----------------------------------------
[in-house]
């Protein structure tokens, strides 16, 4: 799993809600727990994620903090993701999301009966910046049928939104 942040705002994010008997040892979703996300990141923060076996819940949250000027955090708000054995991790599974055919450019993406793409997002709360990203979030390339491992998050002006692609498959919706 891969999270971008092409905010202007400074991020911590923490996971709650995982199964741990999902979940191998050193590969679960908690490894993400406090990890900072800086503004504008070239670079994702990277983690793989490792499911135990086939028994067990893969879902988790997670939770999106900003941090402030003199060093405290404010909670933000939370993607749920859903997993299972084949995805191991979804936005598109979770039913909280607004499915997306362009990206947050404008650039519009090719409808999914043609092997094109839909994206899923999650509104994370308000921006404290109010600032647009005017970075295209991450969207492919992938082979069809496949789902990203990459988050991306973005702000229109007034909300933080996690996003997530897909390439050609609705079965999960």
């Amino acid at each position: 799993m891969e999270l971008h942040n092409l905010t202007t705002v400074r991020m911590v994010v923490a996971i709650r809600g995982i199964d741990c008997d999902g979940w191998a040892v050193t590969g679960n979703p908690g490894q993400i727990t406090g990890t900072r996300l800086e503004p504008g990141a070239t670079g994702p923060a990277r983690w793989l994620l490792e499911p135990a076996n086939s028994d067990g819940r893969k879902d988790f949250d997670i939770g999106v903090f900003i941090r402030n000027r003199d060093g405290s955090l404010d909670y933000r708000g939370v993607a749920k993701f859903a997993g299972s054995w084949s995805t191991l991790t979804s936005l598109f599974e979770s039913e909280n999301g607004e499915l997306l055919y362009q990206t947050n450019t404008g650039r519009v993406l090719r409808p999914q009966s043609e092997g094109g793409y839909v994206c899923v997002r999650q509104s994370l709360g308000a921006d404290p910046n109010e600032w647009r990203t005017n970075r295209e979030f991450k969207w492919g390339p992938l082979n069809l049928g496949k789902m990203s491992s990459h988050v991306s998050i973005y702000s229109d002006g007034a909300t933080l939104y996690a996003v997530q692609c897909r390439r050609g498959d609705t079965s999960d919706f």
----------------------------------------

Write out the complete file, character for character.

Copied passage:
[in-house]
């Protein structure tokens, strides 16, 4: 799993809600727990994620903090993701999301009966910046049928939104 942040705002994010008997040892979703996300990141923060076996819940949250000027955090708000054995991790599974055919450019993406793409997002709360990203979030390339491992998050002006692609498959919706 891969999270971008092409905010202007400074991020911590923490996971709650995982199964741990999902979940191998050193590969679960908690490894993400406090990890900072800086503004504008070239670079994702990277983690793989490792499911135990086939028994067990893969879902988790997670939770999106900003941090402030003199060093405290404010909670933000939370993607749920859903997993299972084949995805191991979804936005598109979770039913909280607004499915997306362009990206947050404008650039519009090719409808999914043609092997094109839909994206899923999650509104994370308000921006404290109010600032647009005017970075295209991450969207492919992938082979069809496949789902990203990459988050991306973005702000229109007034909300933080996690996003997530897909390439050609609705079965999960």
């Amino acid at each position: 799993m891969e999270l971008h942040n092409l905010t202007t705002v400074r991020m911590v994010v923490a996971i709650r809600g995982i199964d741990c008997d999902g979940w191998a040892v050193t590969g679960n979703p908690g490894q993400i727990t406090g990890t900072r996300l800086e503004p504008g990141a070239t670079g994702p923060a990277r983690w793989l994620l490792e499911p135990a076996n086939s028994d067990g819940r893969k879902d988790f949250d997670i939770g999106v903090f900003i941090r402030n000027r003199d060093g405290s955090l404010d909670y933000r708000g939370v993607a749920k993701f859903a997993g299972s054995w084949s995805t191991l991790t979804s936005l598109f599974e979770s039913e909280n999301g607004e499915l997306l055919y362009q990206t947050n450019t404008g650039r519009v993406l090719r409808p999914q009966s043609e092997g094109g793409y839909v994206c899923v997002r999650q509104s994370l709360g308000a921006d404290p910046n109010e600032w647009r990203t005017n970075r295209e979030f991450k969207w492919g390339p992938l082979n069809l049928g496949k789902m990203s491992s990459h988050v991306s998050i973005y702000s229109d002006g007034a909300t933080l939104y996690a996003v997530q692609c897909r390439r050609g498959d609705t079965s999960d919706f």